I am sure your numbers go up when we write and interact with your intended community. Your potential customers. But frankly, I don’t care. I do care, however, about how many people are interacting with your brand on social media. How many leads we generate, how many people view your product pages after interacting with you. That’s what makes us happy, and if that makes you happy – then I am sure we are a good match.

For fresh ideas on how to attract new customers through social media, fill out the form on the right and we’ll talk. I look forward to that!

You can leave a response, or trackback from your own site.
  • http://www.pietyproject.com William

    I often see SEO as a duality…well perhaps more complex but two sides will be enough for now…where you can play the numbers game by driving traffic, any traffic, to your site or engage a smaller number of people with content they find meaningful.

    Although many of my social media friends think the meaningful engagement is best, I have business friends who win at the number game. I fine myself with the meaningful engagement camp but I understand probability well enough to see the other side.

    • http://www.butterfly-maiden.com Janet Stephenson (

      I agree with you, William, in that there is definitely a dual nature to SEO and Social Media. Higher numbers directly equates to the potential of making more connections, and depending on the industry you are in, can either be extremely important, or not at all.

      For me, in the personal development/alternative spirituality niche, the engagement and meaningful relationships are absolutely key. But, I have friends, like you, who are making a killing off of keywords and traffic and ad clicks… Sigh. I much prefer establishing connections, as this article encourages.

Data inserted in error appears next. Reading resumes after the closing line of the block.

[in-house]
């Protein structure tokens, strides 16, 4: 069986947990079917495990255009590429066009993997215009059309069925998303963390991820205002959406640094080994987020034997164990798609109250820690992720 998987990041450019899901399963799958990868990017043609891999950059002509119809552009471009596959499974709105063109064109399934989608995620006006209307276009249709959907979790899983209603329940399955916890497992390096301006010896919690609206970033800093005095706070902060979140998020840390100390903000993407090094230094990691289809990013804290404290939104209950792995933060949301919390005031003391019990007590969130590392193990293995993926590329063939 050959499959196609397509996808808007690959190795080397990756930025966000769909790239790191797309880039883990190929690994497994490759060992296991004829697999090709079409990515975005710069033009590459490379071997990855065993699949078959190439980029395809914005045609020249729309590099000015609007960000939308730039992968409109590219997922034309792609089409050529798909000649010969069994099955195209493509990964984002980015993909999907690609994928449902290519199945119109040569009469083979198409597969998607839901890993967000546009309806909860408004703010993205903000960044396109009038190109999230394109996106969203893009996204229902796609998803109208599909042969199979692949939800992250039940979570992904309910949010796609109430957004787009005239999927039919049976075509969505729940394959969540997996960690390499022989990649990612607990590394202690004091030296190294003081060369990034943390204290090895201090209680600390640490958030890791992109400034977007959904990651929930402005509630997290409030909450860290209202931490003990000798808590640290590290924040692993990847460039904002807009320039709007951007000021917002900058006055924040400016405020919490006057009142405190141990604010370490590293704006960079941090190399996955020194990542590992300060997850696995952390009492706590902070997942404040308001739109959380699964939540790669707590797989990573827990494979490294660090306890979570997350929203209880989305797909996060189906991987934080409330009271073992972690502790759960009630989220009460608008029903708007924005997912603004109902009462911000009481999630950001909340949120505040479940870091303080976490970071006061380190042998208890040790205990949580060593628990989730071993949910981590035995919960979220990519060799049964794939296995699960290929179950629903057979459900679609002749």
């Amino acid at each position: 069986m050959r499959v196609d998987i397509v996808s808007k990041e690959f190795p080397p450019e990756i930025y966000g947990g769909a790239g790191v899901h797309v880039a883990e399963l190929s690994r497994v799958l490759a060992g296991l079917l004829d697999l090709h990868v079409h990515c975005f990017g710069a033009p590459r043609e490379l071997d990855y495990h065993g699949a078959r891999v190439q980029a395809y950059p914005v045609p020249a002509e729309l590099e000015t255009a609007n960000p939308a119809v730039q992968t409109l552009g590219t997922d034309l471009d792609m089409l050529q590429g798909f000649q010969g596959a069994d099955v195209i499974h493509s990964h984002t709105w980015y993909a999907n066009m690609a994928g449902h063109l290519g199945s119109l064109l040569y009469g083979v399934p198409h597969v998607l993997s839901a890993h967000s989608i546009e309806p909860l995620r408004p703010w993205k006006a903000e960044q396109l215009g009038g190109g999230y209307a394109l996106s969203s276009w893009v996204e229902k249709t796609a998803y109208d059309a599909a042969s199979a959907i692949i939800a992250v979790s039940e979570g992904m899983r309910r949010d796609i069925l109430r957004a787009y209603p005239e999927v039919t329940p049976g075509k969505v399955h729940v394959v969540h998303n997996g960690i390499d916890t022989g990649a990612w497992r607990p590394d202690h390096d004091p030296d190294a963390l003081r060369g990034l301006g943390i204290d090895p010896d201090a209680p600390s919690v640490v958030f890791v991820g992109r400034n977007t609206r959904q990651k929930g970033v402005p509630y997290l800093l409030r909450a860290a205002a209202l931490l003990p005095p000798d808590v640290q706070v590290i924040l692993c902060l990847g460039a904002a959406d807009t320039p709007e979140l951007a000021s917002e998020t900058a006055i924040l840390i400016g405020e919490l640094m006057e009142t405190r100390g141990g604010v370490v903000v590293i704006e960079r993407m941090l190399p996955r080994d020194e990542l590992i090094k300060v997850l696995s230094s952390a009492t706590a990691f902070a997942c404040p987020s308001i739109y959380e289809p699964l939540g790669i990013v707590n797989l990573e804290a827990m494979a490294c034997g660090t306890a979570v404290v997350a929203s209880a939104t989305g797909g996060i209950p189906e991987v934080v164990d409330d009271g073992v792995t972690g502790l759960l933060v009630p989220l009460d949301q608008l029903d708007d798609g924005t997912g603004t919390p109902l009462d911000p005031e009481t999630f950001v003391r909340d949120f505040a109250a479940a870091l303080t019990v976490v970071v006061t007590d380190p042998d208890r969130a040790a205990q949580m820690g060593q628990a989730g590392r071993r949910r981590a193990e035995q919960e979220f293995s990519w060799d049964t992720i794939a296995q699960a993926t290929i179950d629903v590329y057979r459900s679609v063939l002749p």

• http://ocweb.pro/blog/ Oscar Gonzalez

    I agree with most of your perspectives on this, but I also think that a push for bigger numbers isn’t a bad thing. After all, how can you find new people to engage with you if you aren’t literally finding them. Either extreme is bad for business. On one end, you can get 10,000 likes without any engagement, and in the other end you can have the best engagement with a small community and maybe they’re just 100 people.

    But can a business be sustained with a tiny community? Regardless of how much “engagement” they give you, you’ll eventually want to grow that and there is only so much “organic” growth can give you.

    If you cast a wide net, you have more chances of finding more engagers even if your ratio drops, you’ll still develop a great community. Remember, at least over 75% of the people are just “watching” and they just do that without ever saying anything, but they sometimes buy. Let’s not dismiss them because they don’t want to comment, like or tweet at us.

    But I love your article and I think everyone should read this and understand how to apply it to their own marketing and development efforts.

  • http://www.brandingpersonality.com Marieke Hensel

    @Oscar, @William and @Janet, I agree that the numbers are important to make something work. If you have an engaged community of 1, for most companies that is not enough, there should be a minimum of people in a community to make it work. That is different for each company. But is based on the minimum number of clients you need to participate.

    My opinion is mainly that the total number is highly overrated. And that other factors are important to have on the forefront maybe more than numbers.

    Focus on the engagement, and then the numbers will come.

  • http://www.seoboom.es/ seo boom

    Even though Search Engine Optimization is still being gamed every day, and that’s why Google’s algorithm is always changing. Most companies know with SEO, it’s not just about the total number of visitors anymore.